Sunday, June 6, 2010
In popular culture, books (and movies) like "The Exorcist" and "The Omen" have made the name Damien symbolic with the devil. Having been a child in the 1970s, for me, characters like Father Damien Karras and Damien Thorn, conjure up thoughts of Satan and being horrified to be home alone at night.
So, it's no accident that I've decided to write this on June 6, the birthday of the son of Satan in "The Omen," who was born at 6 a.m. It's time to overcome my association of the name Damien with the devil forevermore and to shine a light on St. Damien of Molokai, who was canonized on Oct. 11, 2009.
He is immediately recognized as Father Damien who took care of the lepers on Molokai, when it was in the Kingdom of Hawaii.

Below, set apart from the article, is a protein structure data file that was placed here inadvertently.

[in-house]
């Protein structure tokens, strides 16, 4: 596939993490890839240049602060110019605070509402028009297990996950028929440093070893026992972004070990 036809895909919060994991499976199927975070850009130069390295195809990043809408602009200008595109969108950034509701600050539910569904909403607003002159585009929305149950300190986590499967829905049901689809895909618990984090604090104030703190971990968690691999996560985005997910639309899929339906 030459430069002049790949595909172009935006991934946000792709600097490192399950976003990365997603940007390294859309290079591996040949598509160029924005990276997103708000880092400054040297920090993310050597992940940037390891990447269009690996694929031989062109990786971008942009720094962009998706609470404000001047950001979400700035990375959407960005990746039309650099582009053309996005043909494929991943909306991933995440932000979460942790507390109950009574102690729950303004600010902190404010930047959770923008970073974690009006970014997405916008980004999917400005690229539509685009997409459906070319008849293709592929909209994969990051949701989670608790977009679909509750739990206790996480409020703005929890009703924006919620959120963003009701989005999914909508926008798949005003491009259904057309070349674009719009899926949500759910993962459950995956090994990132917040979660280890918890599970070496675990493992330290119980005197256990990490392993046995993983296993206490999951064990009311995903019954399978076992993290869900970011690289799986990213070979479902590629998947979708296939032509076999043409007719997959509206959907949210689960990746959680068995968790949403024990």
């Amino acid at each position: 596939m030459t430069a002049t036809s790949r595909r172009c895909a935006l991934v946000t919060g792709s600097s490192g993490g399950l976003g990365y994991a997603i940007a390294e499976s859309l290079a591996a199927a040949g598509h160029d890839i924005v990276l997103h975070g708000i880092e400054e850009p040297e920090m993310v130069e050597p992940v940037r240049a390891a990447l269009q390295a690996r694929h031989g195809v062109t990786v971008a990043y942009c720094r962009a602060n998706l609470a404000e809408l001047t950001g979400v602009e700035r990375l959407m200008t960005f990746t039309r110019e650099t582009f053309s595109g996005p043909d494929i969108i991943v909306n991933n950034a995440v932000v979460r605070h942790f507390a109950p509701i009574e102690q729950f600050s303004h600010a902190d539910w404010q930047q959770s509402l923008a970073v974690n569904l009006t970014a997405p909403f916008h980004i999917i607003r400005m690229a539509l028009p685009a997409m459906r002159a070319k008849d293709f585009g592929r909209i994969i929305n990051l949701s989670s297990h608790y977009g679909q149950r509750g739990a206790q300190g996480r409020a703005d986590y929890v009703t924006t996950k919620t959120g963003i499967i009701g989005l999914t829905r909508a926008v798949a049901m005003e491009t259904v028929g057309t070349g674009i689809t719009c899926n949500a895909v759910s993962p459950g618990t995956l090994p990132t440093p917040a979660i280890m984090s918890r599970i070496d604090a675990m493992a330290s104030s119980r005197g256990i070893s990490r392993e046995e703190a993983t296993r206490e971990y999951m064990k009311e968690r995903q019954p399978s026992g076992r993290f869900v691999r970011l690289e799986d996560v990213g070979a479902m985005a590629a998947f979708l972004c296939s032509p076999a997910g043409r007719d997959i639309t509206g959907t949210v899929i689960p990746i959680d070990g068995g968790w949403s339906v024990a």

St. Damien of Molokai was born Jozef De Veuster on Jan. 3, 1840 in Tremelo, Belgium. He was a member of the Congregation of the Sacred Heart of Jesus and Mary.
He originally went to Honolulu as a missionary. Then, on May 10, 1873, he volunteered to go to the Hawaiian island to care for 816 lepers (although there were many more), who were there under government-sanctioned quarantine. St. Damien of Molokai established St. Philomenia parish for the lepers, dressed their wounds, built homes, and also dug graves and made coffins.
On April 15, 1889, 16 years after taking care of lepers on the island, St. Damien of Molokai died from the disease. He is the patron saint of people with leprosy, HIV, and Aids. His feast day is May 10.